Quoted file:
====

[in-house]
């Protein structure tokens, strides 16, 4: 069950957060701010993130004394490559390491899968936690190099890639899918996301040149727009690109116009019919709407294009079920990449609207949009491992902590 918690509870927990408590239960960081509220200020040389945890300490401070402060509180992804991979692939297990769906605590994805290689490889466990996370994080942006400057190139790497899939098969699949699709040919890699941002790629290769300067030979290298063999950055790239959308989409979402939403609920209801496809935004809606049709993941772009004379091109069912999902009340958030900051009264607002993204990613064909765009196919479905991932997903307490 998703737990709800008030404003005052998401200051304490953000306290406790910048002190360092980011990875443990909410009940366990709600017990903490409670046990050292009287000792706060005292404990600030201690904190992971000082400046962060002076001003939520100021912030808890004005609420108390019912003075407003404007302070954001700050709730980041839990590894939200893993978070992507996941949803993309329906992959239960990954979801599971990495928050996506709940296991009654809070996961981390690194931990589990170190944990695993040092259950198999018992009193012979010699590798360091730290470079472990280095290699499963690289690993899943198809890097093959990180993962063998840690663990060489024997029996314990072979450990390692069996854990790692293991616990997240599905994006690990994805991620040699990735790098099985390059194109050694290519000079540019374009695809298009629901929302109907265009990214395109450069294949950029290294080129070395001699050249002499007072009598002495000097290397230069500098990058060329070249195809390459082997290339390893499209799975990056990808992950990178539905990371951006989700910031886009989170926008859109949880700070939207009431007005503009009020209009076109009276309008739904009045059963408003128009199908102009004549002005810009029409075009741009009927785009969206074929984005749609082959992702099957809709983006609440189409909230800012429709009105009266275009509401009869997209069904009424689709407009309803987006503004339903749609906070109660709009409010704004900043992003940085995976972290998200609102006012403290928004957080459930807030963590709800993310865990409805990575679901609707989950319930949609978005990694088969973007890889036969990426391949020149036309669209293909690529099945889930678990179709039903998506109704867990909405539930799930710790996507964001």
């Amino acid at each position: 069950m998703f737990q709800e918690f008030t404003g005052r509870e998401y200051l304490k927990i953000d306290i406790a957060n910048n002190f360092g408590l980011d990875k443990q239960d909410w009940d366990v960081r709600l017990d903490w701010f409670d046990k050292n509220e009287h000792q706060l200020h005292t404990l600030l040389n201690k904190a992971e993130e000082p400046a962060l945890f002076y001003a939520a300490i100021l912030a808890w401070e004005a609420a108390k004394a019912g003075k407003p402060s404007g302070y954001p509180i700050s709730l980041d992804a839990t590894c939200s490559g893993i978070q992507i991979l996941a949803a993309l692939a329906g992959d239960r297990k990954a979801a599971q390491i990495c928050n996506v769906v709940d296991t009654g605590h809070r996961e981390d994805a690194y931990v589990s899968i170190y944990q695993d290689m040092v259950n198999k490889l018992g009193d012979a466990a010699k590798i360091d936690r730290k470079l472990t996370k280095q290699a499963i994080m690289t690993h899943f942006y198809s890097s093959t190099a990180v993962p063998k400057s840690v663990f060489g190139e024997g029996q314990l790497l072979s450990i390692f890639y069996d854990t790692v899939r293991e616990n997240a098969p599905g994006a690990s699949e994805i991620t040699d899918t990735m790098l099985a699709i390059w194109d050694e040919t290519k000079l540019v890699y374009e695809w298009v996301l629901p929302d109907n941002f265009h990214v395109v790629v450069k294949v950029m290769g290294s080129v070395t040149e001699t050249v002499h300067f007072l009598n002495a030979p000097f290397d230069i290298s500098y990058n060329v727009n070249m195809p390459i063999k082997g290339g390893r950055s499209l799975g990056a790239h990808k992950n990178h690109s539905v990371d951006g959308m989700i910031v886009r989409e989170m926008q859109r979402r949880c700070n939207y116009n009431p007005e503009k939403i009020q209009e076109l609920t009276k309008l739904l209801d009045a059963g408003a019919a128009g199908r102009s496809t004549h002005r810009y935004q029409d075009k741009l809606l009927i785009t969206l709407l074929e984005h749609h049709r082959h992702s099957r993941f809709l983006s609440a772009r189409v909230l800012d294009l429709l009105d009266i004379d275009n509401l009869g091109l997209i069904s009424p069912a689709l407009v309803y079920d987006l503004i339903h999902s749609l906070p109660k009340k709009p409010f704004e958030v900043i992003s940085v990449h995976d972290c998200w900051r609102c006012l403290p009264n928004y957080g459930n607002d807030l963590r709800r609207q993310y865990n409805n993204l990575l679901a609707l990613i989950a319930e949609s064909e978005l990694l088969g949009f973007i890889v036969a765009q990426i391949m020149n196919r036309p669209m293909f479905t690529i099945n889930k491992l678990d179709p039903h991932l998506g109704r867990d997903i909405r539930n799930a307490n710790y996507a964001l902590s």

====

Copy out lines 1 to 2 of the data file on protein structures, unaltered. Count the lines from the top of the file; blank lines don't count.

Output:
[in-house]
């Protein structure tokens, strides 16, 4: 069950957060701010993130004394490559390491899968936690190099890639899918996301040149727009690109116009019919709407294009079920990449609207949009491992902590 918690509870927990408590239960960081509220200020040389945890300490401070402060509180992804991979692939297990769906605590994805290689490889466990996370994080942006400057190139790497899939098969699949699709040919890699941002790629290769300067030979290298063999950055790239959308989409979402939403609920209801496809935004809606049709993941772009004379091109069912999902009340958030900051009264607002993204990613064909765009196919479905991932997903307490 998703737990709800008030404003005052998401200051304490953000306290406790910048002190360092980011990875443990909410009940366990709600017990903490409670046990050292009287000792706060005292404990600030201690904190992971000082400046962060002076001003939520100021912030808890004005609420108390019912003075407003404007302070954001700050709730980041839990590894939200893993978070992507996941949803993309329906992959239960990954979801599971990495928050996506709940296991009654809070996961981390690194931990589990170190944990695993040092259950198999018992009193012979010699590798360091730290470079472990280095290699499963690289690993899943198809890097093959990180993962063998840690663990060489024997029996314990072979450990390692069996854990790692293991616990997240599905994006690990994805991620040699990735790098099985390059194109050694290519000079540019374009695809298009629901929302109907265009990214395109450069294949950029290294080129070395001699050249002499007072009598002495000097290397230069500098990058060329070249195809390459082997290339390893499209799975990056990808992950990178539905990371951006989700910031886009989170926008859109949880700070939207009431007005503009009020209009076109009276309008739904009045059963408003128009199908102009004549002005810009029409075009741009009927785009969206074929984005749609082959992702099957809709983006609440189409909230800012429709009105009266275009509401009869997209069904009424689709407009309803987006503004339903749609906070109660709009409010704004900043992003940085995976972290998200609102006012403290928004957080459930807030963590709800993310865990409805990575679901609707989950319930949609978005990694088969973007890889036969990426391949020149036309669209293909690529099945889930678990179709039903998506109704867990909405539930799930710790996507964001």